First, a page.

Dr. Maria Montessori (1870-1952) was born and raised in Italy. She came from a family of modest means. Her father did not approve of his daughter's desire to be educated much less to become a doctor. Women didn't do such things back at the end of the 19th century. Despite the many obstacles which stood in her way Maria actually earned her degree from the University of Rome in 1896. Her speciality was pediatric medicine.
While Dr. Montessori was working towards her degree, she had studied and worked with mentally disabled children. She got her chance to put her experience, observations and theories into practice when she was invited to open a school for the children of working class families in a low income housing project in Rome in 1907. The first Casa dei Bambini was a traditional school with desks and chalkboards and all the other accoutrements of classrooms of the day. Dr. Montessori herself did not teach. She left that task
If you live in New York or San Francisco, you probably know how difficult it is to get your toddler into a good primary school. You almost have to register for a place before she is born. The problem is that places in most major metropolitan area primary schools are extremely limited. Consequently parents will do almost anything to get their children into a desirable school. How do you position your child so that she stands the best chance of getting in?
1. Make sure your child attends a good preschool.
It helps to have your child attend a well-regarded preschool.The network of Pre-K school directors and primary school directors is active in any city. These professionals know each other. They also know each other's work and the standards achieved at each school. So, if a primary school director calls your pre-school director and asks about your child, your director's comments will count for a whole lot.
2. Be involved.
If you are involved in school activities and support the school in a positive manner,it won't hurt your child's chances. Schools look at parents as much as they look at your child. If you offer to chaperone a field trip, help throw a party for your child's class or raise money to buy new playground equipment, you will ingratiate yourself with the school. actions always speak louder than words.
3. Don't get a reputation as a difficult parent.
If you have developed a
Is a charter school a private school? No. It is a public K-12 school. It receives public funding but operates without some of the arcane regulations most public schools must abide by. Read 10 Things To Know About Charter Schools. Charter schools can be found in most major urban areas. Some of them are well-run and funded adequately. Others have been a financial disaster. Charter schools tend to be small and have small class sizes.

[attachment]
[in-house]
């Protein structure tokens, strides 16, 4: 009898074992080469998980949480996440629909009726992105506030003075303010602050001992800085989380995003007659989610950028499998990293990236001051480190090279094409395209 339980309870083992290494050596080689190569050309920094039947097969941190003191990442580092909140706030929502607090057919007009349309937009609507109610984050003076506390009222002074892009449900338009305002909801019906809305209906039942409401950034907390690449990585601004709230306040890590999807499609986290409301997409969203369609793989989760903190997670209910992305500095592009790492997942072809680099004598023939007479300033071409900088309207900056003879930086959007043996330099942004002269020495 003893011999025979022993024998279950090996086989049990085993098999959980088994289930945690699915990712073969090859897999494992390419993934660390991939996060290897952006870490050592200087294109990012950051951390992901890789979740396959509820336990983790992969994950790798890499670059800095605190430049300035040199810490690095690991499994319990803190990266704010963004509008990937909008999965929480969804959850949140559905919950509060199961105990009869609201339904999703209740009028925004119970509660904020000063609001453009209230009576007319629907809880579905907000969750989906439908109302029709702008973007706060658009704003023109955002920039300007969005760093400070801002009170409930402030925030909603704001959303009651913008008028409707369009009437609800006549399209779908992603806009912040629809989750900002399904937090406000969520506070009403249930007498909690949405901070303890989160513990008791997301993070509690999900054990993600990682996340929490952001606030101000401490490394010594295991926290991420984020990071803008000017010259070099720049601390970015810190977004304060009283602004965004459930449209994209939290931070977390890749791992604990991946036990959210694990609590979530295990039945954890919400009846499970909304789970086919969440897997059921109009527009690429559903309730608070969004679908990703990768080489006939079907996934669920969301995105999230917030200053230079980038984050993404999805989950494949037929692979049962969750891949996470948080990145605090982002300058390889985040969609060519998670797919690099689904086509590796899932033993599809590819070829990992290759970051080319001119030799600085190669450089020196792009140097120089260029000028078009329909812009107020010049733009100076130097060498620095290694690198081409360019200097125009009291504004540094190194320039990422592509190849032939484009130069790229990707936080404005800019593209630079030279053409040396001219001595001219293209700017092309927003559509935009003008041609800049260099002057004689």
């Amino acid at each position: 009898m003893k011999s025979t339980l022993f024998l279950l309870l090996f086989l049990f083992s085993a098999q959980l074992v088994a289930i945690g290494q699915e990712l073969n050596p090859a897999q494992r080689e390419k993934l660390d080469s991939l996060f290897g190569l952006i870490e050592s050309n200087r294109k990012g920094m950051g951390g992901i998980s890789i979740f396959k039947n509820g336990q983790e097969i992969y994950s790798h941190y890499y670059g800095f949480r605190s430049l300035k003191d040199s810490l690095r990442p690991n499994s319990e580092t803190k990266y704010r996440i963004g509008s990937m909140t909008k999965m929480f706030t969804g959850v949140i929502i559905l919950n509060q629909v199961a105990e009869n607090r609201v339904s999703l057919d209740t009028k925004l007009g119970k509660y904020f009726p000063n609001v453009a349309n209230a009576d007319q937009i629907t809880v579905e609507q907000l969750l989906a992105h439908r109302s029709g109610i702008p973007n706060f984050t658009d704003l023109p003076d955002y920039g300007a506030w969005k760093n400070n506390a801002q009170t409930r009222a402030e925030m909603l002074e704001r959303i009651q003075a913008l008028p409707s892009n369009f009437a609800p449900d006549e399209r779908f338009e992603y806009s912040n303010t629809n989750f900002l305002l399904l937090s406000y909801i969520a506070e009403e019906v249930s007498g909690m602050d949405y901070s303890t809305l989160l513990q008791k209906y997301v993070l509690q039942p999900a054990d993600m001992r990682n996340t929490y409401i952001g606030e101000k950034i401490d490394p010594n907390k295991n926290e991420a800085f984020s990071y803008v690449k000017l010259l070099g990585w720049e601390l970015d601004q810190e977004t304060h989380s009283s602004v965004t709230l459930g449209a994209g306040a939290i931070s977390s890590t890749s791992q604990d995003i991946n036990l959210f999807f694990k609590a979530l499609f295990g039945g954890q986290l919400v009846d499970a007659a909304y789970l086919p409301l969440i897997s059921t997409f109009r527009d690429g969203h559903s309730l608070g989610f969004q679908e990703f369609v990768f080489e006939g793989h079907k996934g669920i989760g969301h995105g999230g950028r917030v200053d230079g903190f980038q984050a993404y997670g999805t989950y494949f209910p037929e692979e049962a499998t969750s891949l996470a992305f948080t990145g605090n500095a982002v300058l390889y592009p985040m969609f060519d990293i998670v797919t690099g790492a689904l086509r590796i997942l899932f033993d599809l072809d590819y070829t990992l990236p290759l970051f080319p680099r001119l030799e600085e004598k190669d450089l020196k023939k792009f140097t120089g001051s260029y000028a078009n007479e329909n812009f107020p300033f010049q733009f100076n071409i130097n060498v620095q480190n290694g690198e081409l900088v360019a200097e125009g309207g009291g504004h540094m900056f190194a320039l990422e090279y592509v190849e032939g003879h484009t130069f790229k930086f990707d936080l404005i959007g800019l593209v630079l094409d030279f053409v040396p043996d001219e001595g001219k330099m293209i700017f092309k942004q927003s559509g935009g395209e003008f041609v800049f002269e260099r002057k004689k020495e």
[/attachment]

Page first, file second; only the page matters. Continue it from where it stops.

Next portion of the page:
The idea behind vouchers is to give lower income families an alternative to poorly performing public schools. Vouchers are a lightning rod in educational circles. Teachers unions universally despise them. Politicians avoid them. In places where voucher programs have taken hold, such as in Milwaukee and Cleveland, the response has been positive. The points of contention have to do with the use of public funds to pay parochial school fees and the diversion of public funds from public schools.
What vouchers are really all about is an attempt to provide some kind of school choice for parents with children in poorly performing public schools.
f you had to choose when to send your child to private school, would you send her to private school for the primary grades or high school? It's a tough call, isn't it? The expense alone is a major consideration for many parents. Another consideration is the market where you live. Do you have several private school options to choose from? Using the search tool on Private School Review, I asked it to list schools within 25 miles of my zip code in Raleigh. There were 119 schools to choose from. Obviously not all would meet my requirements, but at least I had some material to work with. Investigate your local private school options first and see how those schools meet your requirements.
Could you send your child to primary school through 12th grade in the same school? Or would you have to consider individual schools for the primary, middle and high school grades? Would it make sense to send your child to public school for primary grades and then consider private school for the high school years?
Frankly, I always feel that the high school years are where things can go off the rails. I wanted my children in a well-disciplined, serious learning environment. That's what I got when I sent my two daughters off to boarding school. They both attended private pre-schools. One attended a private primary school and the other went to a very fine, very small K-6 elementary school which happened to be right across the street